Masimo: Whistleblowers’ accusations not only false, but improper

Masimo: Whistleblowers' accusations not only false, but improper

Masimo (NSDQ:MASI) argued yesterday that whistleblowers’ allegations in a False Claims Act lawsuit, that the patient monitoring company withheld evidence and interfered with subpoenas, are not only untrue but deserving of sanction.

The whistleblowers, former sales reps for Irvine, Calif.-based Masimo, sued in October 2010, accusing Masimo of promoting off-label uses of its Pronto and Pronto-7 devices and improperly billing government insurance programs for the off-label uses, according to court documents.

The reps – Michael Ruhe, Kristine Serwitz and Vicente Catala – accused Masimo of withholding sales records and interfering with subpoenas issued to federal insurance programs seeking those documents, according to the filings.

They asked Judge Cormac Carney of the U.S. District Court for Central California to sanction Masimo for the alleged violations, seeking to quash or delay Masimo’s bid for summary judgment "because defendant’s misconduct prevented plaintiffs from being able to fully present facts essential to justify their opposition to the motion," according to the documents. They’re also seeking legal costs associated with "Masimo’s misconduct in withholding evidence," fines, corrections to the lawsuit’s record and want the trial jury informed of the alleged misconduct, according to court filings.

Ruhe, Serwitz and Catala accused Masimo of failing to produce evidence of "specific sales data" to government programs, alleging that "there are records showing a direct link between specific representations, including face-to-face meetings, and specific payments," according to the filings.

"The documents relators have obtained, and continue to obtain on an almost daily basis, through 3rd-party subpoenas and [Freedom of Information Act] requests of state [Special Supplemental Nutrition Program for Women, Infants & Children] agencies, show defendant has improperly refused to produce evidence of its marketing and sales of the SpHb devices to federally funded agencies," according to the filings. "Defendant had communications, via email, and in person, including with presentations, to various state agencies using federal money to cover claims for defendant’s products. Nevertheless, defendant knowingly withheld this information," according to the filings. "E-mails and contracts produced by WIC agencies identify evidence relators requested in discovery and that defendant is withholding concerning its representations about its devices and that defendant is withholding concerning its representations about its devices to government agencies that induced their purchases."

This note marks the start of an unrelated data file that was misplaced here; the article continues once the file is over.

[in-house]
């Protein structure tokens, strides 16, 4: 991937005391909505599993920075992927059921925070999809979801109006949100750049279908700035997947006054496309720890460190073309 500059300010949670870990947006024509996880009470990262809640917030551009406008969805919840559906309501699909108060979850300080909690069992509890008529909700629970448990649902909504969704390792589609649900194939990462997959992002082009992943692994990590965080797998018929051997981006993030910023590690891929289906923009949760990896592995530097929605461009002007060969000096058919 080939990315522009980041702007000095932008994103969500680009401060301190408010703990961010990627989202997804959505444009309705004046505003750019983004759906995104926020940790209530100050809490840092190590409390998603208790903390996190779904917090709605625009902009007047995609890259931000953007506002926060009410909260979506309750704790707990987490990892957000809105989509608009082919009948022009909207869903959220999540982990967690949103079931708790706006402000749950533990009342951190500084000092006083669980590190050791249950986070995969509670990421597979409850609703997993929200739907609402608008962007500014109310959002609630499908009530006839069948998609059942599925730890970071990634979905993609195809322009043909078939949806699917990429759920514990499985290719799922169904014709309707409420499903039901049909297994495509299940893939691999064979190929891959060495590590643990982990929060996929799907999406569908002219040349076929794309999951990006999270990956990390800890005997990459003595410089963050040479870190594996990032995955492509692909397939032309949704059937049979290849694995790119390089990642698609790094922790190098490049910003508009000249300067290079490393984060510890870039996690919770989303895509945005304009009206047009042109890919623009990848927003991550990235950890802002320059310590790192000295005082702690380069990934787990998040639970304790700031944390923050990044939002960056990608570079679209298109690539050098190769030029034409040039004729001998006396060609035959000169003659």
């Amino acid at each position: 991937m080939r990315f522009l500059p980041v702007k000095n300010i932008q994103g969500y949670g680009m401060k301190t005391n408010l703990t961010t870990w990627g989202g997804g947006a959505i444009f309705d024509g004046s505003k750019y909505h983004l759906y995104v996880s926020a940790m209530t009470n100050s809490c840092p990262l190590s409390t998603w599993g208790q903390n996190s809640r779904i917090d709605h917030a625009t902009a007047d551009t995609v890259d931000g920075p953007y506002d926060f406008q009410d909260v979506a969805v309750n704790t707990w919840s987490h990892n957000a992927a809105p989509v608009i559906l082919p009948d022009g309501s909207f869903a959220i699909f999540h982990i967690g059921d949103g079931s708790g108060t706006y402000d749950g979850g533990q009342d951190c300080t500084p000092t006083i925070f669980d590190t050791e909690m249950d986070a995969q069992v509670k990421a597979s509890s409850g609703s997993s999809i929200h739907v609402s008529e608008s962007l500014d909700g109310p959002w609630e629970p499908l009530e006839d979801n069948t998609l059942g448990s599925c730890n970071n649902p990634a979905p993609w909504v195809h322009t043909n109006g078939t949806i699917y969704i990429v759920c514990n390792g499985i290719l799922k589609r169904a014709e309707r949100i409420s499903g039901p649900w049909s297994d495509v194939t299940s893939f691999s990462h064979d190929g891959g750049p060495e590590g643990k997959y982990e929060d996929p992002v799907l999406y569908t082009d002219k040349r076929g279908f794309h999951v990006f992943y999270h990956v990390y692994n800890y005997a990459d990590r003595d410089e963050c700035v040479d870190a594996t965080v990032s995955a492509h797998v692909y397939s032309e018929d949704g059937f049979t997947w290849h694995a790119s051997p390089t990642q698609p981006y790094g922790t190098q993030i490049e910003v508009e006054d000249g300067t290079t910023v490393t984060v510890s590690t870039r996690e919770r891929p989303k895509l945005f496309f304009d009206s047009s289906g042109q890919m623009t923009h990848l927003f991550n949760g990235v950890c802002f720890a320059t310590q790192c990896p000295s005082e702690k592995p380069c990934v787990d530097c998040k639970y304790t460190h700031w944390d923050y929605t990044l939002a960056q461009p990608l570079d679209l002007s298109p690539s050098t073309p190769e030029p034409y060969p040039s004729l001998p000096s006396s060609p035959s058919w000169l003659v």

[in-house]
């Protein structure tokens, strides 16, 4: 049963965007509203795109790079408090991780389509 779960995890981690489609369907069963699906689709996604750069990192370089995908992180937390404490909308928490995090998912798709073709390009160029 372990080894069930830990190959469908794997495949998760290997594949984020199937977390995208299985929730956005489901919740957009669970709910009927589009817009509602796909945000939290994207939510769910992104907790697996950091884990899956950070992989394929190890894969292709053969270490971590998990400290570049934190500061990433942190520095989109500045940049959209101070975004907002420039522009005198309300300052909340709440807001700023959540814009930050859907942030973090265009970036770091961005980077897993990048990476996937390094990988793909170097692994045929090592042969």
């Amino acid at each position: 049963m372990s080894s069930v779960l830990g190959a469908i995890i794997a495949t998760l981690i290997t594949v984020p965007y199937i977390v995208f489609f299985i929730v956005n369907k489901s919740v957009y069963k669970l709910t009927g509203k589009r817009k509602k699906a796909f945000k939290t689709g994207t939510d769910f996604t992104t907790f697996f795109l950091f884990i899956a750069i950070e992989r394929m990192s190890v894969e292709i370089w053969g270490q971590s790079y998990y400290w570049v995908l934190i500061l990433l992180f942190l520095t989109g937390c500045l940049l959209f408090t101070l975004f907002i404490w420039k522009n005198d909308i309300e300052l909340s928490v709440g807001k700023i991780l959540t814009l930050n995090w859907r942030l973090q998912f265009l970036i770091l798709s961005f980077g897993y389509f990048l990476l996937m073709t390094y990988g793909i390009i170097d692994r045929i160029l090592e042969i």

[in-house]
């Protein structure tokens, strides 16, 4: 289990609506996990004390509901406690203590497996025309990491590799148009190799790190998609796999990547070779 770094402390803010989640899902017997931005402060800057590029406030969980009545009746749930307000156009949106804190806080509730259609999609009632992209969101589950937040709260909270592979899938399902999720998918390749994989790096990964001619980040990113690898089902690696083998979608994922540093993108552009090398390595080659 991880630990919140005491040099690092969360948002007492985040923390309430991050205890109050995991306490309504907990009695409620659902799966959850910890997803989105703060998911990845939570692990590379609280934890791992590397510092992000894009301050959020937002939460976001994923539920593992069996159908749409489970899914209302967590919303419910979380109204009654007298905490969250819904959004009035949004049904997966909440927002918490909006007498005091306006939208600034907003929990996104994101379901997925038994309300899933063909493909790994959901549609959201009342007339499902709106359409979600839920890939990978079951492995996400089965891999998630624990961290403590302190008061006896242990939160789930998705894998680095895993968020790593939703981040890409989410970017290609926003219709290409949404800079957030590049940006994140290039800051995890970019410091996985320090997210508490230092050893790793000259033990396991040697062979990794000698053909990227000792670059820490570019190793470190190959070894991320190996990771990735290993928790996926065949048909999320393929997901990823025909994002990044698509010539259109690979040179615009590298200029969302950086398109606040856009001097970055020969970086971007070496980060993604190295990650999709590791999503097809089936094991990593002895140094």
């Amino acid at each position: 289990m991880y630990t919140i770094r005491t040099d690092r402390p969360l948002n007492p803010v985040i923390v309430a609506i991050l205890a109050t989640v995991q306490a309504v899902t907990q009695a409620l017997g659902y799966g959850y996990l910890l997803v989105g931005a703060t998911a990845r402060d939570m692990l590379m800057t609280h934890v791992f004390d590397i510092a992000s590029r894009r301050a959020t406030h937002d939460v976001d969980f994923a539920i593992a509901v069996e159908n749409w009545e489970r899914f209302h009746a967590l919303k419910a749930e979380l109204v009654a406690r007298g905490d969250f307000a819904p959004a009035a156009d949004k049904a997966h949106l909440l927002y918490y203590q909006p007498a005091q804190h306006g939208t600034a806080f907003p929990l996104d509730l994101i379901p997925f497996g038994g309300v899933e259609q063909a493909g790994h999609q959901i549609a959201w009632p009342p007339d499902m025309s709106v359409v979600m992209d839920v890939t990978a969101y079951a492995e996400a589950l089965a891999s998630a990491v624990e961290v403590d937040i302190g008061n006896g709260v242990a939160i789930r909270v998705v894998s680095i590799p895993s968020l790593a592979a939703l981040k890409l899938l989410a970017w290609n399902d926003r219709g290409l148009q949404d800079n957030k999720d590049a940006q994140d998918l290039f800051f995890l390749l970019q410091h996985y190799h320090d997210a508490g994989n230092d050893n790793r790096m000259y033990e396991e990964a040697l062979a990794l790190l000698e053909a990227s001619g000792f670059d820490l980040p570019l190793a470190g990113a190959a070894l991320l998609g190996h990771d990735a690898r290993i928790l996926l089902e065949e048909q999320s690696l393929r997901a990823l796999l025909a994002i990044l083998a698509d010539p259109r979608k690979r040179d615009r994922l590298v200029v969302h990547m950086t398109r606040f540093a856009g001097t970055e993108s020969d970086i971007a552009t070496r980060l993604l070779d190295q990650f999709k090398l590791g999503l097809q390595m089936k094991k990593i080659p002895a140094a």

But Masimo argued yesterday that it has already provided voluminous evidence of its sales of the devices, including to the WIC agencies (which would only become relevant during the damages phase of the trial), and accused the whistleblowers of demanding documents Masimo had already produced.

"Relators continue to multiply these proceedings with meritless motions that waste resources and time," according to the documents, which allege that the whistleblowers "sought categories of documents that Masimo had already produced."

"In numerous instances, these documents had been produced to Relators several months before," Masimo said in the filings. "Relators’ accusations are designed to mask Relators’ own failure to diligently pursue discovery in the matter.

"Relators had every opportunity to pursue discovery since filing this case almost 3 years ago," Masimo added, according to the filings. "Relators’ allegations are unsupported by the record and, in any event, are insufficient to justify any sanctions – much less the outlandish laundry list of sanctions requested by relators. On the contrary, as Masimo has previously detailed, and as evidenced by the current Motion, it is relators who have vexatiously multiplied these proceedings and caused undue expense warranting sanctions."

And the accusation that Masimo also sought to interfere with the plaintiffs’ attempts to secure the documents through subpoenas and FOIA requests is baseless because it’s based on triple-hearsay, the company argued.

"Relators’ failure to identify either unidentified person parties in this triple-hearsay chain makes it impossible for Masimo to meaningfully respond," according to the documents. "The consequences of relators’ baseless filings and reckless allegations are not negligible. Relators’ actions continue to harm Masimo’s business and reputation, as this court has previously acknowledged. Masimo has done nothing improper, and has instead been forced time and again to defend itself in this litigation against relators’ wasteful motions caused by their own dilatory conduct."

RSS From Medical Design & Outsourcing